Carl Cleveland Taylor
December 16, 1884 - February 10, 1975
Carl Cleveland Taylor was born December 16, 1884 in Harlan, Iowa, the son of Luntellas S. Taylor and Mary Ellen Mershon. The Taylors were farmers, which likely played a role in their son's professional focus on agricultural and rural issues.
In 1933, Taylor joined the Roosevelt Administration where he worked with the Subsistence Homesteads Program, the Farm Security Administration, and the Division of Farm Population and Rural Life. Sociologist T. Lynn Smith later wrote that Taylor "brought the use of sociology in formulating government policy, planning, and programs to a new level through the division's research and service in areas such as rural community, farm population, farm labor, rural levels and standards of living, and the rural disadvantaged."
Taylor wrote one of the first textbooks on rural sociology (Rural Sociology, published in 1926) and was a major figure in the study of rural life in the United States. Later in life he visited Argentina and India to study rural life in those countries as well.
Taylor served at the 36th President of the American Sociological Society (name later changed to Association). His Presidential Address, "Sociology and Common Sense," was delivered at the organization's annual meeting in Chicago in December 1946.
Upon his death in 1975, an obituary was published in the August 1975 issue of Footnotes. Carl C. Taylor's professional papers are housed in the Rare and Manuscript Collections, Carl A. Kroch Library, Cornell University; a finding aid for this collection is available at http://rmc.library.cornell.edu/EAD/htmldocs/RMM03230.html The Taylor Collection includes the following brief biographical sketch of Carl C. Taylor:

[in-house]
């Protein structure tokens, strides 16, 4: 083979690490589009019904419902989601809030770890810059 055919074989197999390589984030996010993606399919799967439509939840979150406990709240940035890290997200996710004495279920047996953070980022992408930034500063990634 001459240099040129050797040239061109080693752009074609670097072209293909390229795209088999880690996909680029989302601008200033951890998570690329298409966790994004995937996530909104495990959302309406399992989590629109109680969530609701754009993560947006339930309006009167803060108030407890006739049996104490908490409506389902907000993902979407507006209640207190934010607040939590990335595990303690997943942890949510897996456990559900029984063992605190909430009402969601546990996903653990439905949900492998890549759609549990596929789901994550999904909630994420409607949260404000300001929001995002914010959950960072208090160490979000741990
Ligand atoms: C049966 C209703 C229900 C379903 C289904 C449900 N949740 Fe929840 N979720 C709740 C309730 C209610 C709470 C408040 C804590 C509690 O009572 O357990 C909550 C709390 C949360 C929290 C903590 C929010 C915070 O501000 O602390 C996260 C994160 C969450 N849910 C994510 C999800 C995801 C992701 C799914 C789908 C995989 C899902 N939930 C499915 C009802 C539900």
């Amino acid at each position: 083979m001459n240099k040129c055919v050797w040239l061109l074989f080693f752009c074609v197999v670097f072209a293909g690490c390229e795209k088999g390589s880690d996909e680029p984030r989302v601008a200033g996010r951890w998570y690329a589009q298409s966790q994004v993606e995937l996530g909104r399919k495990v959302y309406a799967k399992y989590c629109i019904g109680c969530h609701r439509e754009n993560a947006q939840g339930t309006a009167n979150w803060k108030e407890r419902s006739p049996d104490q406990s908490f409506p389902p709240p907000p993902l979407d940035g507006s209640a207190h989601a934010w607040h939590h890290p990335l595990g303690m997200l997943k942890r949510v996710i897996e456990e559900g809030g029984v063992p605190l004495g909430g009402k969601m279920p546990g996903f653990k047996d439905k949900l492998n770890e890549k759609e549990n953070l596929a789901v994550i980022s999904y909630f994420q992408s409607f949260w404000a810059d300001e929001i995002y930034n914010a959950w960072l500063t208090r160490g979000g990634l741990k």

Carl Cleveland Taylor was born in Iowa on December 16, 1884. He taught college-level economics and sociology and in 1933 was appointed sociologist with the Subsistence Homesteads Division of the United States Department of the Interior. He was regional director with the Land Policy Section of the Agricultural Adjustment Administration, 1934-1935. Later he was chief of the Division of Farm Population and Rural Welfare, Bureau of Agricultural Economics, United States Department of Agriculture. He spent a year of research in rural sociology in Argentina with the State Department, 1942-1943. He was a member of the American Country Life Association, the American Sociological Society, and the Rural Sociology Society. He was a joint author on many surveys, and wrote The Social Survey - Its History and Method, 1919; Economics and Social Conditions of North Carolina Farmers, 1923; Rural Sociology, 1926; Human Relations, 1927; The People of the Drought States (with Conrad Taeuber); and Disadvantaged Classes in American Agriculture (with Helen Wheeler and E.L. Kirkpatrick).